Original Posting Date: 02/09/2017
Question as answered: Are fish tanks cruel?

Views at the time added to HTV: 13,600
Upvotes at the time added to HTV: 28
Comments at time added: 2
Shares 0

2 thoughts on “Are fish tanks cruel?

  1. When the topic of the cruelty of animal captivity is raised I always think we have to look at the alternatives left to the animals. Like many aspects of life, relativity comes into play. The major cruelty committed is that of the human animal depriving our fellow animals of their natural habitat. Of course, those responsible for the of taking the habitat are not in the least interested in the results of their actions. Those who do care about our fellow creatures (and I count myself among them) are left with only two options. Either captive breeding programmes with the provision of habitat as favourable as it is possible to give the captive species, or alternatively, allowing the species to become extinct.
    In the cases where the habitat provision is of the lowest standard (and I suspect these do exist) it might be argued that it is less cruel to let the species become extinct. A miserable, tortured life for any species has to be considered cruel and non-existence has to be better than that. Ideally though, we humans, who are the major cause of animal territory depravation and animal suffering, have an obligation to give animals an alternative that gives them a life worth living. We can do this and in many cases we do. Zoos (at least those in the West) have improved over the past decades and the level of psychological and veterinary care given is usually of a high standard. Monkey World in Dorset ( is a fine example of this where their “inmates” are rescued from a life of, at best deprivation (usually unintentional and caused by ignorance) and at worst a living hell (resulting from blatant sadism) to live a life as natural and as carefree as possible.
    So, yes, I think it is possible to enable fish to live in an environment that suits their needs and enables the species to survive, given sufficient knowledge, imagination equipment funding and conscientious attention to their welfare. The success of this depends on the keepers having sufficient empathy with the species to know when they are distressed or suffering and what the underlying cause of this is. Knowing the cause can then lead to changes to remove the problem. As with four-legged pets we learn to “listen” to their needs and by a careful monitoring of behaviour and body language learn to find solutions when things are not right. In an ideal world, treating others as you would wish to be treated yourself would apply to all living species. Alas and alack that isn’t often the case.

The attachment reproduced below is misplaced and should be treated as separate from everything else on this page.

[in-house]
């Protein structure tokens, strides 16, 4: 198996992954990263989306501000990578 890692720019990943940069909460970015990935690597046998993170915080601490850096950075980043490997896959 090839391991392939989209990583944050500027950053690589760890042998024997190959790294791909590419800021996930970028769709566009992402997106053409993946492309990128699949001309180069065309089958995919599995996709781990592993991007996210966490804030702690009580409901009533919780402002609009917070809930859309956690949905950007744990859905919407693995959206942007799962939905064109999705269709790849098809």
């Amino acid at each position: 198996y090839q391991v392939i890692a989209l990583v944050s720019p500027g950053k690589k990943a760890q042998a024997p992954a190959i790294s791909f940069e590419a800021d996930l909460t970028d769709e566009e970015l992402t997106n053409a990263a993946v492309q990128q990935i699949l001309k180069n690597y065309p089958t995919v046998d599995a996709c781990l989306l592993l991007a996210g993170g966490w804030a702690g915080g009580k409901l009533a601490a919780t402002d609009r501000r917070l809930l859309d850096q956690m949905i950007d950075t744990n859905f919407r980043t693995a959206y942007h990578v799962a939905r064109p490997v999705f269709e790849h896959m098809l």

2. That’s a very interesting set of considerations, Alan.

    Personally I do not think that any individual animal’s life is worth the same as a human life, however I have no doubt in my mind that a whole species is worth more than a single human life and therefore I would fight to keep the last breeding members of a species alive at least as much as I would fight to save someone’s life.

    But this idea leads in turn to a series of conundra, not to say dilemmata. Where is the cut-off for a species? Would you be ready to see a human die to save a subspecies? A rare breed? What about pest species that we all try to eliminate, should they be brought to the brink of elimination and then given a reprieve, as that old sentimentalist Imran Khan did for the polio virus as he presumably got it confused with the mint with the hole?

    Interesting considerations!

Your thoughts welcome, by all mean reply also to other community members!